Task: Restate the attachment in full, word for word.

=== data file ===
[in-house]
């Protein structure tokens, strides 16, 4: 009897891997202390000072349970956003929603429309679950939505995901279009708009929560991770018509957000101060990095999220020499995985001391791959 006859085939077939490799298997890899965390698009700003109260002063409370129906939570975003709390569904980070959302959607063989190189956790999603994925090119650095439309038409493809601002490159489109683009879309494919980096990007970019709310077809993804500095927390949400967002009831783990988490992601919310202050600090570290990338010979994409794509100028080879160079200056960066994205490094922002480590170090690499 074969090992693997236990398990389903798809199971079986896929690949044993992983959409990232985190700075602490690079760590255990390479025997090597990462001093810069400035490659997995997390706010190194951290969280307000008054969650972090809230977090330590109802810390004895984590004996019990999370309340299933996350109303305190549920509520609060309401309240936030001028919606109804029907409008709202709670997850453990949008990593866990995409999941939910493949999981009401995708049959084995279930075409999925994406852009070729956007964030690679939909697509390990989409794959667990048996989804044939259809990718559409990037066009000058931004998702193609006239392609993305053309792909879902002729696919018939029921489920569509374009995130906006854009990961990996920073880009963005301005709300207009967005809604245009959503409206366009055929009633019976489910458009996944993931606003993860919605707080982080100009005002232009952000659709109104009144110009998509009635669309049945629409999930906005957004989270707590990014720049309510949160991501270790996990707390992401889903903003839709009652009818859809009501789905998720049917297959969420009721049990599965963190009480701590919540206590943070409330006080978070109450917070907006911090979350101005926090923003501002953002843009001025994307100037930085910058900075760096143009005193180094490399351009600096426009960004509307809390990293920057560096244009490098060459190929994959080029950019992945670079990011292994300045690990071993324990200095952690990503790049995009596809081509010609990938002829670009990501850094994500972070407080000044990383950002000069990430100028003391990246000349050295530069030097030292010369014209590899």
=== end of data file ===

[in-house]
């Protein structure tokens, strides 16, 4: 009897891997202390000072349970956003929603429309679950939505995901279009708009929560991770018509957000101060990095999220020499995985001391791959 006859085939077939490799298997890899965390698009700003109260002063409370129906939570975003709390569904980070959302959607063989190189956790999603994925090119650095439309038409493809601002490159489109683009879309494919980096990007970019709310077809993804500095927390949400967002009831783990988490992601919310202050600090570290990338010979994409794509100028080879160079200056960066994205490094922002480590170090690499 074969090992693997236990398990389903798809199971079986896929690949044993992983959409990232985190700075602490690079760590255990390479025997090597990462001093810069400035490659997995997390706010190194951290969280307000008054969650972090809230977090330590109802810390004895984590004996019990999370309340299933996350109303305190549920509520609060309401309240936030001028919606109804029907409008709202709670997850453990949008990593866990995409999941939910493949999981009401995708049959084995279930075409999925994406852009070729956007964030690679939909697509390990989409794959667990048996989804044939259809990718559409990037066009000058931004998702193609006239392609993305053309792909879902002729696919018939029921489920569509374009995130906006854009990961990996920073880009963005301005709300207009967005809604245009959503409206366009055929009633019976489910458009996944993931606003993860919605707080982080100009005002232009952000659709109104009144110009998509009635669309049945629409999930906005957004989270707590990014720049309510949160991501270790996990707390992401889903903003839709009652009818859809009501789905998720049917297959969420009721049990599965963190009480701590919540206590943070409330006080978070109450917070907006911090979350101005926090923003501002953002843009001025994307100037930085910058900075760096143009005193180094490399351009600096426009960004509307809390990293920057560096244009490098060459190929994959080029950019992945670079990011292994300045690990071993324990200095952690990503790049995009596809081509010609990938002829670009990501850094994500972070407080000044990383950002000069990430100028003391990246000349050295530069030097030292010369014209590899």